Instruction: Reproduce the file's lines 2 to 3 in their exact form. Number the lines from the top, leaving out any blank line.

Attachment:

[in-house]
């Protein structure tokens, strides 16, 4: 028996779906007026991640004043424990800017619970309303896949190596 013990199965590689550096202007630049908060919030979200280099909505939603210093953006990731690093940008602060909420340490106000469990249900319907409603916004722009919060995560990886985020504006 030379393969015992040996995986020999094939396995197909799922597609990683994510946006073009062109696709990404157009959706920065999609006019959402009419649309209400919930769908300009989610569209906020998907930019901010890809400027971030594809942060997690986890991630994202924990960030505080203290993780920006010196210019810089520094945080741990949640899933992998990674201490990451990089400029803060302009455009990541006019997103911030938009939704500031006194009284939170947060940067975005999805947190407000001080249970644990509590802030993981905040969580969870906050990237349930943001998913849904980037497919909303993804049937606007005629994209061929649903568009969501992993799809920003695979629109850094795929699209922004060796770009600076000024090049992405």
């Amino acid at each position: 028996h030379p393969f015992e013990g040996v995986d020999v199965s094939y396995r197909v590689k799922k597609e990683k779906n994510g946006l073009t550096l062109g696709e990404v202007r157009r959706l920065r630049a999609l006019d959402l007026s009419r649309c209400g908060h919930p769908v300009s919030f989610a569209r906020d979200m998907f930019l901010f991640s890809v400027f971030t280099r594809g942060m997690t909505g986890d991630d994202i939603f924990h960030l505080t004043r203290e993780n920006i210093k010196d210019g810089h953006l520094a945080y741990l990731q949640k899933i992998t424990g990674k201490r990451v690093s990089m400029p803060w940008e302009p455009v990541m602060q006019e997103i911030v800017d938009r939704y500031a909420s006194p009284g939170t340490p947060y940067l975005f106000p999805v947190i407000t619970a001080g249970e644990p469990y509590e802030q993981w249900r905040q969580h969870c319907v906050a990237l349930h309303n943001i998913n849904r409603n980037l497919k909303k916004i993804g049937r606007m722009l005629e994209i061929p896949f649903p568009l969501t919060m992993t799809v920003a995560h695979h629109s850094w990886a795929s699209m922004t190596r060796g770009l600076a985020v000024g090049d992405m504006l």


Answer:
């Protein structure tokens, strides 16, 4: 028996779906007026991640004043424990800017619970309303896949190596 013990199965590689550096202007630049908060919030979200280099909505939603210093953006990731690093940008602060909420340490106000469990249900319907409603916004722009919060995560990886985020504006 030379393969015992040996995986020999094939396995197909799922597609990683994510946006073009062109696709990404157009959706920065999609006019959402009419649309209400919930769908300009989610569209906020998907930019901010890809400027971030594809942060997690986890991630994202924990960030505080203290993780920006010196210019810089520094945080741990949640899933992998990674201490990451990089400029803060302009455009990541006019997103911030938009939704500031006194009284939170947060940067975005999805947190407000001080249970644990509590802030993981905040969580969870906050990237349930943001998913849904980037497919909303993804049937606007005629994209061929649903568009969501992993799809920003695979629109850094795929699209922004060796770009600076000024090049992405």
């Amino acid at each position: 028996h030379p393969f015992e013990g040996v995986d020999v199965s094939y396995r197909v590689k799922k597609e990683k779906n994510g946006l073009t550096l062109g696709e990404v202007r157009r959706l920065r630049a999609l006019d959402l007026s009419r649309c209400g908060h919930p769908v300009s919030f989610a569209r906020d979200m998907f930019l901010f991640s890809v400027f971030t280099r594809g942060m997690t909505g986890d991630d994202i939603f924990h960030l505080t004043r203290e993780n920006i210093k010196d210019g810089h953006l520094a945080y741990l990731q949640k899933i992998t424990g990674k201490r990451v690093s990089m400029p803060w940008e302009p455009v990541m602060q006019e997103i911030v800017d938009r939704y500031a909420s006194p009284g939170t340490p947060y940067l975005f106000p999805v947190i407000t619970a001080g249970e644990p469990y509590e802030q993981w249900r905040q969580h969870c319907v906050a990237l349930h309303n943001i998913n849904r409603n980037l497919k909303k916004i993804g049937r606007m722009l005629e994209i061929p896949f649903p568009l969501t919060m992993t799809v920003a995560h695979h629109s850094w990886a795929s699209m922004t190596r060796g770009l600076a985020v000024g090049d992405m504006l």